After Adam died, his parents interviewed his friends, people in the counseling center, police, professors — even the chancellor. And that's when they first learned about the shortage of therapists on college campuses. and about how little training most faculty and even first-responders get in how to recognize and handle mentally ill students.
"We realized — and they realized — that there was a lot that could be done to change the situation on campus," says Mary Ojakian.
The situation at colleges all across the country makes Vic Ojakian angry. "What's going on right now isn't acceptable," he says. "We took a look at our situation and we said to ourselves, "We don't want another good human being dying. We decided to do something about that — not to sit back, not to do another study. We decided we were going to go out and save lives." Mary Ojakian is emphatic, too. "Someone's got to draw the line," she says. The two have been lobbying colleges up and down the state of California to invest in more and better mental health services for students.
Strengthening Safety Nets
Someone else has drawn the line — or at least tried to. The International Association of Counseling Services (ICACS) sets the standards for mental health services, and it recommends that in order to keep students safe and healthy, a college campus should have a minimum of one therapist for every 1,000 to 1,500 students. When a school falls significantly short of that — and many colleges do — the wait-lists for students seeking help can stretch to a month or more.
In one recent study, students who got stuck on a long wait list were 14 percent more likely to drop out than those who got timely counseling.
When there aren't enough therapists, students with less severe problems suffer, too, the experts say.
"Students in crisis tend to get the greater share of limited resources, resulting in less assistance to other students who are not so acute but who are dealing with more 'traditional' adjustment and developmental disorders," according to an ICACS position paper. "These students may fall through the cracks."
By hiring six new therapists last year, Stanford brought its ratio closer to one therapist per thousand students. It also introduced a new system to triage phone calls so that the students who are most needy get in to see a counselor right away. And all callers at least talk by phone with a therapist within a day. Dr. Ron Albucher, a psychiatrist, was hired to head the counseling center, partly in recognition of the increasing number of students in therapy who are also on medication that may need adjustments or monitoring.
"Even with that many counselors, we're still incredibly busy," Albucher says. "And one of the consequences of having students with more severe illness on campus is that we recognize we're not a psychiatric facility. We can't provide 24-hour coverage for students in the dorms." Most of those who want or need long-term counseling — beyond a few sessions — are referred to therapists off-campus.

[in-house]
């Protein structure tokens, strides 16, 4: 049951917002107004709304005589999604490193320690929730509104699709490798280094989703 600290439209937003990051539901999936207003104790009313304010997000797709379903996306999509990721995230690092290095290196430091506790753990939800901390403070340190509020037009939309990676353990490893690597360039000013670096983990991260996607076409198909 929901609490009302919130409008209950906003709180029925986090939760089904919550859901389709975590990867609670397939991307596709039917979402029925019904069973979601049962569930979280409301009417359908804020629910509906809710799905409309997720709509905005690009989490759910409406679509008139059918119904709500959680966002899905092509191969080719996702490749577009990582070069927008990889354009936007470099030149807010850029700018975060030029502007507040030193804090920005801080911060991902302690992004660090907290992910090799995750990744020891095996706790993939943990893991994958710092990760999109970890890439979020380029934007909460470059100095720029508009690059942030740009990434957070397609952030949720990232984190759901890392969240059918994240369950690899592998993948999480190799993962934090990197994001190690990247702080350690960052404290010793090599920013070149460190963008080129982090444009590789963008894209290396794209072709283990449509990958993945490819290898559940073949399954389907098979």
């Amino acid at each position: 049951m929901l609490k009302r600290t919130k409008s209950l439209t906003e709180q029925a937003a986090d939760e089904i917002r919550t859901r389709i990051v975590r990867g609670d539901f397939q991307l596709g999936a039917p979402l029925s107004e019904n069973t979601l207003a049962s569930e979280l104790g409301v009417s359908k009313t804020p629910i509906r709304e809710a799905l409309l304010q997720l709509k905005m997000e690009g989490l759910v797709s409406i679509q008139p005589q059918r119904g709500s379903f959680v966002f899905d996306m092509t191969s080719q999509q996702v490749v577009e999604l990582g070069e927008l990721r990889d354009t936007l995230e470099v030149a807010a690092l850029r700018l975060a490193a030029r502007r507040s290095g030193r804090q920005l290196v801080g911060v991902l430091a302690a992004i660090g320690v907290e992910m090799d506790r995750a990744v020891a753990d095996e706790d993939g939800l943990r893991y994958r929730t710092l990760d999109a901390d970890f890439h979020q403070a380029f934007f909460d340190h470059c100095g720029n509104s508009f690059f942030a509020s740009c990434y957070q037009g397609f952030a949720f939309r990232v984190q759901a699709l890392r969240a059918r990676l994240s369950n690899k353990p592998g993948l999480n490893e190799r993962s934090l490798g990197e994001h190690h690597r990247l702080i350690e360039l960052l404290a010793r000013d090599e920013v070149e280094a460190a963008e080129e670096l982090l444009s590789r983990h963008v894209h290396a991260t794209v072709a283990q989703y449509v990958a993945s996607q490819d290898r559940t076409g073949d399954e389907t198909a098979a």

A Critical Time
When Stanford's endowment took a big hit last year and the school had to cut its budget, it largely spared the counseling center. Stanford did add a new health fee for all students — about $500 a year — with much of that money going to support mental health services.
But not every college has the same resources. Daniel Eisenberg, a mental health researcher at the University of Michigan, says that in these very tight financial times, many universities and colleges — large and small — are feeling forced to make tough choices.
"Part of the tension is that campuses see their central mission as education," Eisenberg says. "So I think there is sometimes a question about whether mental health really fits into that central mission."
Vic and Mary Ojakian, whose son died in the midst of a deep depression, think society doesn't have a choice given the statistics: Half of all cases of mental illness first show up in the early teen years; and 75 percent are present by age 24. College is a prime time to intervene and get these kids on a healthy path, they say.
Some big fixes will indeed cost big money, Vic Ojakian says. But others — such as peer support groups and a basic Web site that at least points students to other telephone and online mental health resources — are cheap enough that even the most financially strapped colleges should have them in place.
"Parents [of high school seniors] need to look at a college not just in terms of its academic credentials," he says. "Ask what sort of mental health services they have." The Ojakians were particularly dismayed as they began their work to learn that some schools have no counseling center and no mental health services at all. Ask schools about their therapist-to-student ratio, he says, and about what the institution does for students who have mental health problems after-hours. And although many people think about freshmen as the most vulnerable group on campus, studies show that college seniors and graduate students are at least as much in need of psychological support.
Amanda Gelender, who was so depressed two years ago, says strong support from friends, family and her doctor, along with a change in her medication, were all crucial to helping her get back on track.
"Every day's a struggle," she says. "But I have more hope. I'm applying to a lot of post-graduate programs, and I'm actually excited about my future."